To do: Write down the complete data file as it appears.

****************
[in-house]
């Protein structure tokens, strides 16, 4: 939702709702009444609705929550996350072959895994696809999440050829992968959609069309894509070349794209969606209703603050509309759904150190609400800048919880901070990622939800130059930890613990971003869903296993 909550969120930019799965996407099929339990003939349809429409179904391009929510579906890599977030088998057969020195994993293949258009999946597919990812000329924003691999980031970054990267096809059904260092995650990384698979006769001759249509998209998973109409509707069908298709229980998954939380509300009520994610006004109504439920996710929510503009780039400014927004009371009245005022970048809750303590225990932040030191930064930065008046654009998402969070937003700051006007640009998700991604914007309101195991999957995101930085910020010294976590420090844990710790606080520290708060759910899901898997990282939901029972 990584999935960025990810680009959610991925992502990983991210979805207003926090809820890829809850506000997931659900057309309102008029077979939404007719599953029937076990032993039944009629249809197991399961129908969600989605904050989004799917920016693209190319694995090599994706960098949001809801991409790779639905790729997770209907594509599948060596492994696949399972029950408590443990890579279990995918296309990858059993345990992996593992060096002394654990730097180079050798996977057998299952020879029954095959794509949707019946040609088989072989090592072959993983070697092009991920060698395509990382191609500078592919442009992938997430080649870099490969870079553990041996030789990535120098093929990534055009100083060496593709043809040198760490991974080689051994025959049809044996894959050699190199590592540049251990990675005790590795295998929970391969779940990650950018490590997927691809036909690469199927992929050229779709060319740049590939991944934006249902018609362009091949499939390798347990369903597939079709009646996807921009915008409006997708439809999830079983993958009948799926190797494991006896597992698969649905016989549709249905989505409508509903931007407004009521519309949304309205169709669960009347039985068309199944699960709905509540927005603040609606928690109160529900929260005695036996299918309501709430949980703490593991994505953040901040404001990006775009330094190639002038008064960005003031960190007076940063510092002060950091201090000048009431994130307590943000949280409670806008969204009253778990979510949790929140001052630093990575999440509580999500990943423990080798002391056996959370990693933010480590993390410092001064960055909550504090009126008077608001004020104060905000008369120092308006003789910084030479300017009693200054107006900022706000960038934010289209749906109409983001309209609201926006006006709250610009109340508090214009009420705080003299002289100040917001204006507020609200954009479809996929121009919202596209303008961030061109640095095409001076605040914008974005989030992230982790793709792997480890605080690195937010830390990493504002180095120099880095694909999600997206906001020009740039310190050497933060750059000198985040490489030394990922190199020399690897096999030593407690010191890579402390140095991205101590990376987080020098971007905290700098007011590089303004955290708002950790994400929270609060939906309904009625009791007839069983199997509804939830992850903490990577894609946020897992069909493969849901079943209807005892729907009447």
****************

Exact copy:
[in-house]
């Protein structure tokens, strides 16, 4: 939702709702009444609705929550996350072959895994696809999440050829992968959609069309894509070349794209969606209703603050509309759904150190609400800048919880901070990622939800130059930890613990971003869903296993 909550969120930019799965996407099929339990003939349809429409179904391009929510579906890599977030088998057969020195994993293949258009999946597919990812000329924003691999980031970054990267096809059904260092995650990384698979006769001759249509998209998973109409509707069908298709229980998954939380509300009520994610006004109504439920996710929510503009780039400014927004009371009245005022970048809750303590225990932040030191930064930065008046654009998402969070937003700051006007640009998700991604914007309101195991999957995101930085910020010294976590420090844990710790606080520290708060759910899901898997990282939901029972 990584999935960025990810680009959610991925992502990983991210979805207003926090809820890829809850506000997931659900057309309102008029077979939404007719599953029937076990032993039944009629249809197991399961129908969600989605904050989004799917920016693209190319694995090599994706960098949001809801991409790779639905790729997770209907594509599948060596492994696949399972029950408590443990890579279990995918296309990858059993345990992996593992060096002394654990730097180079050798996977057998299952020879029954095959794509949707019946040609088989072989090592072959993983070697092009991920060698395509990382191609500078592919442009992938997430080649870099490969870079553990041996030789990535120098093929990534055009100083060496593709043809040198760490991974080689051994025959049809044996894959050699190199590592540049251990990675005790590795295998929970391969779940990650950018490590997927691809036909690469199927992929050229779709060319740049590939991944934006249902018609362009091949499939390798347990369903597939079709009646996807921009915008409006997708439809999830079983993958009948799926190797494991006896597992698969649905016989549709249905989505409508509903931007407004009521519309949304309205169709669960009347039985068309199944699960709905509540927005603040609606928690109160529900929260005695036996299918309501709430949980703490593991994505953040901040404001990006775009330094190639002038008064960005003031960190007076940063510092002060950091201090000048009431994130307590943000949280409670806008969204009253778990979510949790929140001052630093990575999440509580999500990943423990080798002391056996959370990693933010480590993390410092001064960055909550504090009126008077608001004020104060905000008369120092308006003789910084030479300017009693200054107006900022706000960038934010289209749906109409983001309209609201926006006006709250610009109340508090214009009420705080003299002289100040917001204006507020609200954009479809996929121009919202596209303008961030061109640095095409001076605040914008974005989030992230982790793709792997480890605080690195937010830390990493504002180095120099880095694909999600997206906001020009740039310190050497933060750059000198985040490489030394990922190199020399690897096999030593407690010191890579402390140095991205101590990376987080020098971007905290700098007011590089303004955290708002950790994400929270609060939906309904009625009791007839069983199997509804939830992850903490990577894609946020897992069909493969849901079943209807005892729907009447």